The camera module rises up in the top left corner of that matte backplate just as it did on the S20 series and on the A51, but we've got the bigger triple-camera setup similar to Samsung's other 2021 offerings. The cameras held up quite well next to the Galaxy S21 and Pixel 4a during daytime conditions, but the A52 didn't hold up quite as well at night. The cameras are fine for social media and for selfies, but shutterbugs will likely either want the Pixel 4a 5G or need to upgrade to the S21, especially given that it took twice as long for photos to process on the A52 5G compared to the Galaxy S21.

On the software front, this is the same One UI 3.1 that's on the Galaxy S21 series and has come to last year's A51, S20, and Note 20 series already. It's easy to get things up and running — especially with Smart Switch to do the heavy lifting for you, and the only software complaint I have with this phone is that it doesn't come with double-tap to wake turned on by default. You'll want to head into Settings > Advanced features > Motions and gestures > and turn on all the gestures that aren't already enabled.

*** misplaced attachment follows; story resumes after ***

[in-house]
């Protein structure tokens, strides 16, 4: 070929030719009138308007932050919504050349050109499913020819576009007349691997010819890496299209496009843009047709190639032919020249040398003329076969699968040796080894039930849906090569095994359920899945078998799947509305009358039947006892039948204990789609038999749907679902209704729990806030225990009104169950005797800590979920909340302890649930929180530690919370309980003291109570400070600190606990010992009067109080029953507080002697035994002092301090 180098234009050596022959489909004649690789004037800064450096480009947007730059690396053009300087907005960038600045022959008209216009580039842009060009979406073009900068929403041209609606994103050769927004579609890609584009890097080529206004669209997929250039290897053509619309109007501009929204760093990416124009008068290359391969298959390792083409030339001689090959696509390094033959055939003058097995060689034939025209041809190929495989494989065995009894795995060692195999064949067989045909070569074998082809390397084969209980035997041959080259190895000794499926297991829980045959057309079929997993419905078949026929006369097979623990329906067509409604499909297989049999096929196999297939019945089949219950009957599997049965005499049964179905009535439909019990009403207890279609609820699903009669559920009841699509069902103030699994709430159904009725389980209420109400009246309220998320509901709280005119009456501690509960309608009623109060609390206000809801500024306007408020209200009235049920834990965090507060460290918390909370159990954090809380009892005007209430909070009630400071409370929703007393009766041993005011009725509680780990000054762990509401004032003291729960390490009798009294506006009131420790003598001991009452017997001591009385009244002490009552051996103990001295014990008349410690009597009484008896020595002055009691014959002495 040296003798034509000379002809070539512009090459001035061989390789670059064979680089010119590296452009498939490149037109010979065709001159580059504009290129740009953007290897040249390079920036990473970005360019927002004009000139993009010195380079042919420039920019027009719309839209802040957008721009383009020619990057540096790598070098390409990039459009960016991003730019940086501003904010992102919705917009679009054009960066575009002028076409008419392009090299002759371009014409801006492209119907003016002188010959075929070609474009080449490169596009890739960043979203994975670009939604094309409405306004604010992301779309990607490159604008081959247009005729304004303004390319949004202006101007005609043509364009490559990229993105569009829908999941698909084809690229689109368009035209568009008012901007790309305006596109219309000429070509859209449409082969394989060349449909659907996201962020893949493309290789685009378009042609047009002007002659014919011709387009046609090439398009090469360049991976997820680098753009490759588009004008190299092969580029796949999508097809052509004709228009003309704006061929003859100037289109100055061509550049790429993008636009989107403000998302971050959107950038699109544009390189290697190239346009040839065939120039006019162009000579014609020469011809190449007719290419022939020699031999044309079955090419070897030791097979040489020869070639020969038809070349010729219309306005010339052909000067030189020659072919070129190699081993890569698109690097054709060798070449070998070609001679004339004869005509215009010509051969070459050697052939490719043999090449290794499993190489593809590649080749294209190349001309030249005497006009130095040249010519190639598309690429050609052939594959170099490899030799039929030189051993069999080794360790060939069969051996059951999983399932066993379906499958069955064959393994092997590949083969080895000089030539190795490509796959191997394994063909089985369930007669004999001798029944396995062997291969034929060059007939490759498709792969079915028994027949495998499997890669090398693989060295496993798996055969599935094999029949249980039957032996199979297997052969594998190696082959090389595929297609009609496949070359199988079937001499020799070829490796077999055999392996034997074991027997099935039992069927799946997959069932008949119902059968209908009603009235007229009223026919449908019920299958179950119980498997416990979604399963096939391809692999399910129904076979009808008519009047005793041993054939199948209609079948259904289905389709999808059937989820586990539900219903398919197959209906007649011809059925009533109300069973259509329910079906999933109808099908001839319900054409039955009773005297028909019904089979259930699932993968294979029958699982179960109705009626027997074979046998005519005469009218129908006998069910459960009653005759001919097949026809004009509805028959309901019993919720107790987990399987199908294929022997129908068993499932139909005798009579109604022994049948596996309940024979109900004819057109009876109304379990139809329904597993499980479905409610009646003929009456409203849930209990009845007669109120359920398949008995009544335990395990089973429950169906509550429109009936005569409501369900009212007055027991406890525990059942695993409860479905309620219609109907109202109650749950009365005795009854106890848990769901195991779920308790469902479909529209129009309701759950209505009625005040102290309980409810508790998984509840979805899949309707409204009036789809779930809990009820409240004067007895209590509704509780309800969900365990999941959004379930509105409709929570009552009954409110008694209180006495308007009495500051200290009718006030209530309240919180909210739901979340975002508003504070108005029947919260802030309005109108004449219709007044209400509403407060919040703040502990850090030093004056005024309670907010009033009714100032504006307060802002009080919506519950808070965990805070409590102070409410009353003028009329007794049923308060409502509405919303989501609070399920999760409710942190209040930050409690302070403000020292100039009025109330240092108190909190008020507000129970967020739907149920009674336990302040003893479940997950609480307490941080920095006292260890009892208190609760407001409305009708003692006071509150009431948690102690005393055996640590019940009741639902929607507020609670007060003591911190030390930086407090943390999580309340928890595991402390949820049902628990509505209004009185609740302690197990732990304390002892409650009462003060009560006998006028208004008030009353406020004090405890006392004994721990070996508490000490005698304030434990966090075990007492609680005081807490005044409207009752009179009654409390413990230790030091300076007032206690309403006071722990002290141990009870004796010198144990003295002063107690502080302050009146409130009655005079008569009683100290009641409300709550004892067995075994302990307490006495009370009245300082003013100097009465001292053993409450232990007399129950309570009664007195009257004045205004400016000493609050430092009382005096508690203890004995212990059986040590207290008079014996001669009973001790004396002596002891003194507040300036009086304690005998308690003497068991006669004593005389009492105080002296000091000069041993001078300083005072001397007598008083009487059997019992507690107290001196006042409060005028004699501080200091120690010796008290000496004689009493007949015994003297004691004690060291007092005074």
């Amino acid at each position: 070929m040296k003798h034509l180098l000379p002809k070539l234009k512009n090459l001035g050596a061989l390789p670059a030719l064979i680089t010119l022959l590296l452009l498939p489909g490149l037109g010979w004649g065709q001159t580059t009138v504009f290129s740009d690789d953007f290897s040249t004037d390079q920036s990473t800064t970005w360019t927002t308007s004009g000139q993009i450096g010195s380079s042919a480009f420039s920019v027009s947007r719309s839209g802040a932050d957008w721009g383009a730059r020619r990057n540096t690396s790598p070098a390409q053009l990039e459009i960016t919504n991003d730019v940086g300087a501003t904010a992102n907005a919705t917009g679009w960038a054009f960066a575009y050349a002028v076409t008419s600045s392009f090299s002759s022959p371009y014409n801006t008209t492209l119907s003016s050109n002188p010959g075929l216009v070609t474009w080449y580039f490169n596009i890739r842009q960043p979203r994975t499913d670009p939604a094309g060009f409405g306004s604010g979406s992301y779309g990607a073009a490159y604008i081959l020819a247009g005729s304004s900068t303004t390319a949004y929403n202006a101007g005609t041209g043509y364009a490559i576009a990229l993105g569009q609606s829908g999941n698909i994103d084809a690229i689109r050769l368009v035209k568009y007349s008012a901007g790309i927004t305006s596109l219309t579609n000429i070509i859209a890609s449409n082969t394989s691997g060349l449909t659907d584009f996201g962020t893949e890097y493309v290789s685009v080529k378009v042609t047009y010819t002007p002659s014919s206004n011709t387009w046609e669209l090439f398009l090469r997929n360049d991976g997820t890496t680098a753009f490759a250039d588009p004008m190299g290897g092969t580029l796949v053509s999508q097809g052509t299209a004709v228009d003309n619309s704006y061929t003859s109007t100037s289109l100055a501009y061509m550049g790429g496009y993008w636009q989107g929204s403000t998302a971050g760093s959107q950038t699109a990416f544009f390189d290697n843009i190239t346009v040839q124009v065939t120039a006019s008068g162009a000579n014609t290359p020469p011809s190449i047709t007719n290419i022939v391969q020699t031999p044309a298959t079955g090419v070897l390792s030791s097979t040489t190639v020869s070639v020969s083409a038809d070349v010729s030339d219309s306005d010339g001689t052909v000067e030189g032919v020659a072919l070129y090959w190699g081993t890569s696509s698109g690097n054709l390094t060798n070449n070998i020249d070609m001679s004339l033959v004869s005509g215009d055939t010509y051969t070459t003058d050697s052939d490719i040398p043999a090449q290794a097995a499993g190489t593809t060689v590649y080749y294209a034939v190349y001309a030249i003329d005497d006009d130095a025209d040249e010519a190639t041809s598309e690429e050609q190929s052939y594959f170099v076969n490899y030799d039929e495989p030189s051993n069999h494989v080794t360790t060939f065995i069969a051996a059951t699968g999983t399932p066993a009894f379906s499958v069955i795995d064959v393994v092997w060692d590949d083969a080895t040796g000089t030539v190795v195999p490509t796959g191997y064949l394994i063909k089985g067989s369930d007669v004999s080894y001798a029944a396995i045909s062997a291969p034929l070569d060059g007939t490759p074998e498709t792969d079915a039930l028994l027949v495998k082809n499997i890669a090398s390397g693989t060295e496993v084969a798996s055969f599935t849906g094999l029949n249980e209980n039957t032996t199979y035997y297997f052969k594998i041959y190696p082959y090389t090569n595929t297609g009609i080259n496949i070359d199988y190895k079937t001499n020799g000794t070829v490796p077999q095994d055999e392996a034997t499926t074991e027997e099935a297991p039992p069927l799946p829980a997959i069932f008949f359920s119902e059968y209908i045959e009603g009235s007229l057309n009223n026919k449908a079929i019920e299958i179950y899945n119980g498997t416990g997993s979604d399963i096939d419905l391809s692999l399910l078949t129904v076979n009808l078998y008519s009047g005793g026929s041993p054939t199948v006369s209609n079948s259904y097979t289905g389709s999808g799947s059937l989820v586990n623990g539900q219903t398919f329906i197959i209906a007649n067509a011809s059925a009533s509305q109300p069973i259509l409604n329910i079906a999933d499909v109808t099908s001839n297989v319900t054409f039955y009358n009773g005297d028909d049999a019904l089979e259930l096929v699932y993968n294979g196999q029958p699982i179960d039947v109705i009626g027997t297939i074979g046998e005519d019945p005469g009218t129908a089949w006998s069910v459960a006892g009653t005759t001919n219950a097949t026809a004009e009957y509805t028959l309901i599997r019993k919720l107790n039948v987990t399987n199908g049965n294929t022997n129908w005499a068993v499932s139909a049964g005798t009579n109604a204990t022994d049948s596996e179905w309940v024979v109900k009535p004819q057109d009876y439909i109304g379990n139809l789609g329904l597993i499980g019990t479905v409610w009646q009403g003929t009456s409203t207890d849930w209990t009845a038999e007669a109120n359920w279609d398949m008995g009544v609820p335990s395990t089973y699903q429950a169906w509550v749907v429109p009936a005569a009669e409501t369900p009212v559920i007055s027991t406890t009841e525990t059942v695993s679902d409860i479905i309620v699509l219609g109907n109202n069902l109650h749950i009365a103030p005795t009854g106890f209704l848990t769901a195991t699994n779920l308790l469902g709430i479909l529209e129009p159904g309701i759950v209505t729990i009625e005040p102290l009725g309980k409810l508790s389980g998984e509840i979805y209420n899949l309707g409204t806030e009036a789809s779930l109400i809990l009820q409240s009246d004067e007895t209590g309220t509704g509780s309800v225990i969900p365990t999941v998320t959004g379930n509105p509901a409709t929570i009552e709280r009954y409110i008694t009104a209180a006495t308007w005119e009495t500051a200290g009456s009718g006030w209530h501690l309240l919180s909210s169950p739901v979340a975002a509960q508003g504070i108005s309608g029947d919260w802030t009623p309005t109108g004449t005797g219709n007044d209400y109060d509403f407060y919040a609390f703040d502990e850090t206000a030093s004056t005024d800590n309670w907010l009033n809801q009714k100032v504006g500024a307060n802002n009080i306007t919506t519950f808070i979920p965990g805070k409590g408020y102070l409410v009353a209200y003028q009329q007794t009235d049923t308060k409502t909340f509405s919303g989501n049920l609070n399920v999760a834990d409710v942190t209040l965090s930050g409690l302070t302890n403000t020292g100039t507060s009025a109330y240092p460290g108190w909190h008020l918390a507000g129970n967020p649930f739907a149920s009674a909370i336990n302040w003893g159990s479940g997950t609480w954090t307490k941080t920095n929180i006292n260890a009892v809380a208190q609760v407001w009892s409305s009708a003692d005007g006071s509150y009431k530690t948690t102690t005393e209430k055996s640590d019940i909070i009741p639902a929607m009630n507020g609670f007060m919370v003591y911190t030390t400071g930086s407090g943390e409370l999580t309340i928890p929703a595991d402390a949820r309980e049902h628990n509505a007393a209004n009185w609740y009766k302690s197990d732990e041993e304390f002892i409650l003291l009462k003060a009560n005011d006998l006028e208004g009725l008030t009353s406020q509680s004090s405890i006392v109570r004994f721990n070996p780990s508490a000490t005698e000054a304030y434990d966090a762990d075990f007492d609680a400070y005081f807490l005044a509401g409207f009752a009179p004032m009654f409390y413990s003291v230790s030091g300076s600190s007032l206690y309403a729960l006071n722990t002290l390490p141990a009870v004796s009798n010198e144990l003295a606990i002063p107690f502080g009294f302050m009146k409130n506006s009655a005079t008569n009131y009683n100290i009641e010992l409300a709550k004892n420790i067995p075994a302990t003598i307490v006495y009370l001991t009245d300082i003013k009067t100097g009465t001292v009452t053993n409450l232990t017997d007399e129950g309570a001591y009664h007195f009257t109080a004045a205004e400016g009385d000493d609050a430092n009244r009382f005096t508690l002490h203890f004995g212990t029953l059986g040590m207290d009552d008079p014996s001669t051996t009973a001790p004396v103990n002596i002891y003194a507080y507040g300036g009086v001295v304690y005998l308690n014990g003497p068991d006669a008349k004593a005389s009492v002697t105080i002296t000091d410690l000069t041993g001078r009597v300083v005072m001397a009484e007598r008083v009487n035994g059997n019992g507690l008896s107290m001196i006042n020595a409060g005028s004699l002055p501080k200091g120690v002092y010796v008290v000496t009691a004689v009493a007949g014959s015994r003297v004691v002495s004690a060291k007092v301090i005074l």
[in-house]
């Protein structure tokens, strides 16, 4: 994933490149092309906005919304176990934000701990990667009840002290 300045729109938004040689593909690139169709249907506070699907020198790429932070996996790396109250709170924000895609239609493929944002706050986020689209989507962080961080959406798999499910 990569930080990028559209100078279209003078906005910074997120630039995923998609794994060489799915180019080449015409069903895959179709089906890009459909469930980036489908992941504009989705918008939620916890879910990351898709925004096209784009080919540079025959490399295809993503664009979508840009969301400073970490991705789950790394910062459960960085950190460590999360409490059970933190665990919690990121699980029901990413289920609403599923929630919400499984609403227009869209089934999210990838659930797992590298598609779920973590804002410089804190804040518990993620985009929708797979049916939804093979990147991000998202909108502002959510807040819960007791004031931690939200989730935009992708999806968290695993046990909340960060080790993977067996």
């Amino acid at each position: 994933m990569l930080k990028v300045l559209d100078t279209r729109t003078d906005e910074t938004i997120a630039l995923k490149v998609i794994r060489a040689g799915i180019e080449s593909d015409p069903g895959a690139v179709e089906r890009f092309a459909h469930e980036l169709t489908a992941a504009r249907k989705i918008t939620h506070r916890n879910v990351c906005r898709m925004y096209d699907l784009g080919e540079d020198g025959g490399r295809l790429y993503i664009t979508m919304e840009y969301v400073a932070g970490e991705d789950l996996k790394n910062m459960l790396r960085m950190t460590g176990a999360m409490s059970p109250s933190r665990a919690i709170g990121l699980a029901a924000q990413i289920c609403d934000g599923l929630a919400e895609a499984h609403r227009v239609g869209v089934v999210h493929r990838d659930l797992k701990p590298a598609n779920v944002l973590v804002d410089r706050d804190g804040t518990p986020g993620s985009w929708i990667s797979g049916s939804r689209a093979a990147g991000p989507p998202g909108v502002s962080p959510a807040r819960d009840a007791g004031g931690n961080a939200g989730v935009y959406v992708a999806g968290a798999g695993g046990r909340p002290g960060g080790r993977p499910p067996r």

Source: Ara Wagoner / Android Central

Another software victory for the Galaxy A52 5G: this phone is promised four years of updates and will be getting monthly security updates, which means if you value security, the Galaxy A52 5G is one of your best non-flagship options, as OnePlus's phones lag behind on updates like Motorola.

Samsung Galaxy A52 5G Compromises, compromises

Samsung Galaxy A52 5G

Source: Ara Wagoner / Android Central (Image credit: Source: Ara Wagoner / Android Central)

Look, to get a 5G phone sold down to $500 with this high-quality build and internals requires some compromises. The Snapdragon 750G is mostly a solid chip that performs well in whatever primary app is on-screen, but you'll notice an extra second or two when switching between apps. I'm not sure how much of this is due to the overly-aggressive closing of background apps on One UI 3.1 and how much is due to the processor — with 6GB of RAM, I know memory is not the problem — but it's here and unless you're an app-switching fiend like me, it's probably fine.

This screen is made for the great indoors (like me).